Monday, December 14, 2009

"Oh he couldn't really mean that"

Of course I'm way behind on my reading on the internet. So the comments made by Elizabeth H. Blackburn and Carol W. Greider on December 6, in advance of their receiving the Nobel Prize in medicine, have been out there for awhile. But I only just saw them, thanks to a link on In an article on, Malin Rising with the Associated Press writes:
It is the first time two women have shared a single Nobel science prize. Over the years only 10 women have won the medicine prize.

Blackburn said a more flexible approach to part-time research and career breaks would help women continue to advance their careers during their childbearing years.

"I'm not talking about doing second-rate quality science, far from it," she said. "You can do really good research when you are doing it part-time."

Greider added that she especially wants to see measures to get more women onto committees and decision-making positions.

"I think that something active needs to be done to do that because there has been many, many years where there have been women coming in at a 50 percent level, and yet the levels at the upper echelons hasn't really changed very much," she said.
This has been obvious to women academics, not just scientists, for a long time. The typical career pattern often was (and still is) for women to finish their PhDs, have children a couple or maybe five years later, and then return to their research when their children are school age (with all the interruptions that go with have school-age children). In the 1980s & 1990s, at least, the tenure structure refused to accommodate the career rhythms of women who chose to be mothers as well as academics. I had been assuming that academic departments and research institutions generally were a lot more enlightened these days.
Americans Elizabeth H. Blackburn and Carol W. Greider said as many women as men start out in science but are often unable to advance after having children because of a lack of flexibility.

"The career structure is very much a career structure that has worked for men," Blackburn told The Associated Press at the sidelines of a press conference in Stockholm.
Carol Greider's answer to a question in an interview in the October 13 New York Times by Claudia Dreifus takes up a related aspect of gender and the practice of science and the ingrained inferiority-of-women explanation for women's status in the sciences being generally inferior to men's:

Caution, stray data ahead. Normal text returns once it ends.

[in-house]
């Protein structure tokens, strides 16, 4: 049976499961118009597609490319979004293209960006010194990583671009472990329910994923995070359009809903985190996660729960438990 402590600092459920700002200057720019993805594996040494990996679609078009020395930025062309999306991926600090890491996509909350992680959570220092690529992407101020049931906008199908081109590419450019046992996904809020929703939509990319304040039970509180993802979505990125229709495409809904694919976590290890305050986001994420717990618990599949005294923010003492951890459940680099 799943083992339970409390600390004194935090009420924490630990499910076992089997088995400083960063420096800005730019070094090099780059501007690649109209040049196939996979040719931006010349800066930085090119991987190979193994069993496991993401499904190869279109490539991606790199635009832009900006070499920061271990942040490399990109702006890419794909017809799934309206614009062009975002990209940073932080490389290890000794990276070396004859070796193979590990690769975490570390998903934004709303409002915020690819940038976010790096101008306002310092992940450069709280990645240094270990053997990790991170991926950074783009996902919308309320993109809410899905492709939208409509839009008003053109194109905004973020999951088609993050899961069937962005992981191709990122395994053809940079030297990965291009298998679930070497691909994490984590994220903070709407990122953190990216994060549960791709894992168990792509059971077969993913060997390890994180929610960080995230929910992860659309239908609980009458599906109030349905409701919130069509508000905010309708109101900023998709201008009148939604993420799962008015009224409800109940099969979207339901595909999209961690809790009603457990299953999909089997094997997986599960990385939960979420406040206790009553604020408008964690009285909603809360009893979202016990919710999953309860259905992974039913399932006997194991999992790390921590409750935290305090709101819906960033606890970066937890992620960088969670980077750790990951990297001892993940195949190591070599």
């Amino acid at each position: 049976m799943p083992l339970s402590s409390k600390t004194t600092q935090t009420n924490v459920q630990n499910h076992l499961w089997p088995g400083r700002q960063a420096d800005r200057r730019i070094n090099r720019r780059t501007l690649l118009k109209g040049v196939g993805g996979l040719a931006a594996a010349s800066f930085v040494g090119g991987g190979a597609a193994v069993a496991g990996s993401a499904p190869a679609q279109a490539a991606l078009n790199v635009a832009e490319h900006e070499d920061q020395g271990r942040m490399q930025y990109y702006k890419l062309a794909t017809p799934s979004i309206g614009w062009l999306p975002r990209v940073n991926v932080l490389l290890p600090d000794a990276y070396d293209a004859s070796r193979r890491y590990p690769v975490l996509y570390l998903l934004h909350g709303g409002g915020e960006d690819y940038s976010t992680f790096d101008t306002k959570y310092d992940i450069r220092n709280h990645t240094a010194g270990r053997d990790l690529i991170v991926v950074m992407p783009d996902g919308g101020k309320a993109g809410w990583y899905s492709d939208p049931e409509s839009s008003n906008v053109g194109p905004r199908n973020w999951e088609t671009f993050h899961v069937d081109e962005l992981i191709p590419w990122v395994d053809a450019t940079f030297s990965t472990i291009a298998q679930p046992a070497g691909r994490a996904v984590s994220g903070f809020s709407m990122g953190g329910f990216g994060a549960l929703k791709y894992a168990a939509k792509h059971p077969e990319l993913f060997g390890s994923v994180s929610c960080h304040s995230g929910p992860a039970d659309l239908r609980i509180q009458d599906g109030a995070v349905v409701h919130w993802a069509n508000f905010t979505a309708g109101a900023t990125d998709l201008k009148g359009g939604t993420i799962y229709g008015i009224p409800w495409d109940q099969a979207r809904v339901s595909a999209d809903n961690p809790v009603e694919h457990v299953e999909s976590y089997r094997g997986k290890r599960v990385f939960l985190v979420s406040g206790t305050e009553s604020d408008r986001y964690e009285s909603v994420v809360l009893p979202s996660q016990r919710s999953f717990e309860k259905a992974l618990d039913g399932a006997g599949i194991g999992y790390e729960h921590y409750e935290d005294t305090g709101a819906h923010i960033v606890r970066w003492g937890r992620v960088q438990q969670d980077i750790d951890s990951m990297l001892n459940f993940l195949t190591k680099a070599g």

A. There’s nothing about the topic that attracts women. It’s probably more the founder effect. Women researchers were fostered early on by Joe Gall, and they got jobs around the country and they trained other women. I think there’s a slight bias of women to work for women because there’s still a slight cultural bias for men to help men. The derogatory term is the “old boys network.” It’s not that they are biased against women or want to hurt them. They just don’t think of them. And they often feel more comfortable promoting their male colleagues.

When Lawrence Summers, then the Harvard president, made that statement a few years ago about why there were fewer successful women in science, I thought, “Oh, he couldn’t really mean that.”’ After reading the actual transcript of his statement, it seems he really did say that women can’t think in that sort of scientific fashion. It was ridiculous!

I mean, women do things differently, which is why I think it would be important if more women were at higher levels in academic medicine. I think people might work together more, things might be more collaborative. It would change how science is done and even how institutions are run. That doesn’t mean that women necessarily have a different way of thinking about the mechanics of experiments. I think it’s more a different social way of interacting that would bring results in differently.
And then her answer to the following, last question is interesting. It's an answer I think most women would understand, but I'm not sure that more than a few men would:

A. I certainly hope it’s a sign that things are going to be different in the future. But I’m a scientist, right? This is one event. I’m not going to see one event and say it’s a trend. I hope it is. One of the things I did with the press conference that Johns Hopkins gave was to have my two kids there. In the newspapers, there’s a picture of me and my kids right there. How many men have won the Nobel in the last few years, and they have kids the same age as mine, and their kids aren’t in the picture? That’s a big difference, right? And that makes a statement.

1 comment:

Vandana Singh said...

Thanks for this, Timmi! A subject close to my heart. The last bit reminds me of an article by the astrophysicist Vera Rubin I read some years ago in Physics Today. She is the one who first discovered the evidence for dark matter. In the article she was looking back over her career in science and quite casually and matter-of-factly she marked her highlights by what was going on in her family life, and said things to the effect that when she made such-and-such discovery her younger son was just walking... (I wish I could remember the exact quote). I can't imagine a well-established male scientist saying any such thing in the premier news journal of the field...

How refreshing (at the very least) if there were more women able (through support and opportunity) to rise to the top of their field in science!